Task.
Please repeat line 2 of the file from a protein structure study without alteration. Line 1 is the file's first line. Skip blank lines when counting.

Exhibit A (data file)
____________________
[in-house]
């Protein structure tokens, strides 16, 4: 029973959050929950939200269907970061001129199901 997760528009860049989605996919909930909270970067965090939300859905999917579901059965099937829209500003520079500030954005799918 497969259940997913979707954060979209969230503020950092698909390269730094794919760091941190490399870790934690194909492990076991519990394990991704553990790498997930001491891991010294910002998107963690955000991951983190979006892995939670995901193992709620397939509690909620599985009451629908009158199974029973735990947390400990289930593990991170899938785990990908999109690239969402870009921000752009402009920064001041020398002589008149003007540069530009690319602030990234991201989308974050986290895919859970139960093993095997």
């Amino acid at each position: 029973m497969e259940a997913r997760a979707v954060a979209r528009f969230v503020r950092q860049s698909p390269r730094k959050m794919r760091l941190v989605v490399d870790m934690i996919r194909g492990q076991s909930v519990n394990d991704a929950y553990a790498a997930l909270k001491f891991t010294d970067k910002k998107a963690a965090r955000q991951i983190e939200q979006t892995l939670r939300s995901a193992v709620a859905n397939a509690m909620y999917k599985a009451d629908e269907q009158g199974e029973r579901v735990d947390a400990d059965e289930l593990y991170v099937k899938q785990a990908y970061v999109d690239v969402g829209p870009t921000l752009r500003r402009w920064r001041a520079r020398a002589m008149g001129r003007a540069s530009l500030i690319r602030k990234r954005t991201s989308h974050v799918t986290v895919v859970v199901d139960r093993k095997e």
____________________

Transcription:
């Protein structure tokens, strides 16, 4: 029973959050929950939200269907970061001129199901 997760528009860049989605996919909930909270970067965090939300859905999917579901059965099937829209500003520079500030954005799918 497969259940997913979707954060979209969230503020950092698909390269730094794919760091941190490399870790934690194909492990076991519990394990991704553990790498997930001491891991010294910002998107963690955000991951983190979006892995939670995901193992709620397939509690909620599985009451629908009158199974029973735990947390400990289930593990991170899938785990990908999109690239969402870009921000752009402009920064001041020398002589008149003007540069530009690319602030990234991201989308974050986290895919859970139960093993095997």